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From the Spring 2016 Quest
Conflicting opinions of PSA testing have led some people to rush to conclusions, despite the fact that screening for prostate cancer can save lives. © Dan Oldfield
Medicare is considering a penalty for doctors who order routine PSA tests for their patients. The proposed measure is part of a federal effort to define and reward healthcare quality, as well as reduce non-recommended testing. The proposal has prompted public criticism from some experts in the prostate cancer field.

The proposal defined non- recommended PSA testing according to the guidelines released by the United States Preventive Services Task Force (USPSTF) in 2012. These guidelines recommend against the use of routine PSA testing in otherwise healthy men of all ages, stating that the harms of PSA-based screening outweigh the benefits.

The USPSTF’s main concern is that PSA testing will diagnose prostate cancers that are nonlethal, and men will undergo unnecessary treatment. The USPSTF recommendations remain controversial, as they are based on incomplete, flawed data and inaccurate estimates of the benefits and harms of screening.

Under the Medicare proposal, lower use of PSA testing would be an indicator of better performance.

The proposal contains some categories of men who would be excluded from the penalty, such as those with a history of prostate cancer or enlarged prostate, prior elevated PSA levels or men taking certain medications for prostate problems. The measure does not exclude men at high risk for prostate cancer, such as African-American men or men with a family history of the disease. PSA testing for the purpose of diagnosing or surveillance is exempted from the proposal.

The Value of PSA testing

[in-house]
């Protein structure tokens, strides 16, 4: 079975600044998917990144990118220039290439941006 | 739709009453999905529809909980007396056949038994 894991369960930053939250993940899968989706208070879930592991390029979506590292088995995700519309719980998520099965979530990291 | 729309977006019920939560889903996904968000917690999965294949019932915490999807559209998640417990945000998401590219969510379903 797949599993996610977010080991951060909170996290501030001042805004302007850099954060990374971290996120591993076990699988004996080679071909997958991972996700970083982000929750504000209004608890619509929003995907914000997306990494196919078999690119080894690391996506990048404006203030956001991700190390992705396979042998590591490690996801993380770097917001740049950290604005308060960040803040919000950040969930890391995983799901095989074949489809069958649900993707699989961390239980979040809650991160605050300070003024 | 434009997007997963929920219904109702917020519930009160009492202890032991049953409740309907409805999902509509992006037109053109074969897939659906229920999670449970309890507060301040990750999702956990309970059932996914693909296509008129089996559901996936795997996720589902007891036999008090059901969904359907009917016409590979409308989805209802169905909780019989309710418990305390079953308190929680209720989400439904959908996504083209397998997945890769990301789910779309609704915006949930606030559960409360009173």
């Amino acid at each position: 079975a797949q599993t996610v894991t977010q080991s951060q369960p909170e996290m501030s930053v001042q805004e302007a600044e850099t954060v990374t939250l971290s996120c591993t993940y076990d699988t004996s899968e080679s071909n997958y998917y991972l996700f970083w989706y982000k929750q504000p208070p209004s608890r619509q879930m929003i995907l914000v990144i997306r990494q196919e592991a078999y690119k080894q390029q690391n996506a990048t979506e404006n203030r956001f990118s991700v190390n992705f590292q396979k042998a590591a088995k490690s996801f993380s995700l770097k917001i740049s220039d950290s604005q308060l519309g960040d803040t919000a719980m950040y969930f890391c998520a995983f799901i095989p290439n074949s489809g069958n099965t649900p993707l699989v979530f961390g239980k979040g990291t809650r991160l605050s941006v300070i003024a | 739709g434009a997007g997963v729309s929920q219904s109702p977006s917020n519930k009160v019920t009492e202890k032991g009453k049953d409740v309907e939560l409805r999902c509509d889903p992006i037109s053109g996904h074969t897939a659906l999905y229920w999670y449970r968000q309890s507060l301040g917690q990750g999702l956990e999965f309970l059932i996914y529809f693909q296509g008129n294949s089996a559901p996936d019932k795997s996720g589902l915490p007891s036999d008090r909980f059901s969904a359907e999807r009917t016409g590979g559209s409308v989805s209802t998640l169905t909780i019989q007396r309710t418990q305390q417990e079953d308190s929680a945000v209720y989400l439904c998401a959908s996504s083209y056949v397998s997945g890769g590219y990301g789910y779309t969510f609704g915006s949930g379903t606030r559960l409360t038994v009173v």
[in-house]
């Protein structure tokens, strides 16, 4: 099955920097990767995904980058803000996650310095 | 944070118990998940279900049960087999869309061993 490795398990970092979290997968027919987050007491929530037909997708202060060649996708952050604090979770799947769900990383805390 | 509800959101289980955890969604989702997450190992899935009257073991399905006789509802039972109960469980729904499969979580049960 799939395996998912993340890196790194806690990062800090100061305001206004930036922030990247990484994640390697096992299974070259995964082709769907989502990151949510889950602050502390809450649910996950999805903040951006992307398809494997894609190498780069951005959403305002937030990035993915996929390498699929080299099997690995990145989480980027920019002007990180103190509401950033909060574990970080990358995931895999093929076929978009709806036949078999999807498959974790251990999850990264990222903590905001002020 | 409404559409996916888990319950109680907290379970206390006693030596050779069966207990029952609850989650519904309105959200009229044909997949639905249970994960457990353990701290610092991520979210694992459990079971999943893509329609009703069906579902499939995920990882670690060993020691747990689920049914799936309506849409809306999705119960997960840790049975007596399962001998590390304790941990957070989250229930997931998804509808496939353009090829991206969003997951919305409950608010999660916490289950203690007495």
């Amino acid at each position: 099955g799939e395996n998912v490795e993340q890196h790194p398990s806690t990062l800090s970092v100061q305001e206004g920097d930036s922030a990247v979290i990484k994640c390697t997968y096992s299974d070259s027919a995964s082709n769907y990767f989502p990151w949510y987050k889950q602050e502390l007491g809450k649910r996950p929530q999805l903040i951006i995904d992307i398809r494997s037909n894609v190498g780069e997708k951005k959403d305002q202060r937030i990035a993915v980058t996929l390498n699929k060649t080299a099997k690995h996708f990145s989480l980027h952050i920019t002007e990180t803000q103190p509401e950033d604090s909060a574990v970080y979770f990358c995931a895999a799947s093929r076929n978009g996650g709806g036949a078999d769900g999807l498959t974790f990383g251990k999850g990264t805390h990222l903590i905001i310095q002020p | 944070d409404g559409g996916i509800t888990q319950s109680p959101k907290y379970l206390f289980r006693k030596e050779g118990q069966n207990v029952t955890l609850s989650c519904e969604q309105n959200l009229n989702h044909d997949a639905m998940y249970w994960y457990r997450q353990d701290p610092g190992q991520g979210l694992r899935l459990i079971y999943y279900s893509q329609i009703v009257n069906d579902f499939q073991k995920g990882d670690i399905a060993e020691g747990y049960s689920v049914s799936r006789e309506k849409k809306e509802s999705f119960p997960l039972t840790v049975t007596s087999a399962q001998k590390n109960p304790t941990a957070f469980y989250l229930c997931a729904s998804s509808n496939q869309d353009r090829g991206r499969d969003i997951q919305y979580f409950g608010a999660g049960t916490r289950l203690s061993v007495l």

The prostate-specific antigen (PSA) test is a simple blood test that looks for the presence of an antigen in a patient’s blood. Dr. Catalona led the groundbreaking study that led to the adoption of the PSA test for prostate cancer screening in 1991.

Since the advent of PSA testing, there has been an 80% decrease in the percentage of men with metastatic cancer at diagnosis and a 50% decrease in the U.S. prostate cancer mortality rate.

As previously reported in QUEST, the prospective, randomized clinical trials used to evaluate PSA testing have generated mixed results. For example, a high-quality Swedish trial reported a 44% lower mortality rate in the group of men who underwent PSA testing. In contrast, the U.S. Prostate, Long, Colorectal, Ovarian Cancer (PLCO) trial reported no benefit, although the trial was flawed.

The USPSTF recommendation has appreciably affected global clinical practice. There has been less PSA testing, worrisome PSA results are being ignored, and more patients are presenting with advanced disease.

The next step for PSA screening— which is already underway—is to avoid its misuse in testing men who are too old or to ill too benefit from screening and to delay treatment in men whose disease may not have lethal potential. In this regard, active surveillance is on the upswing.

Public criticism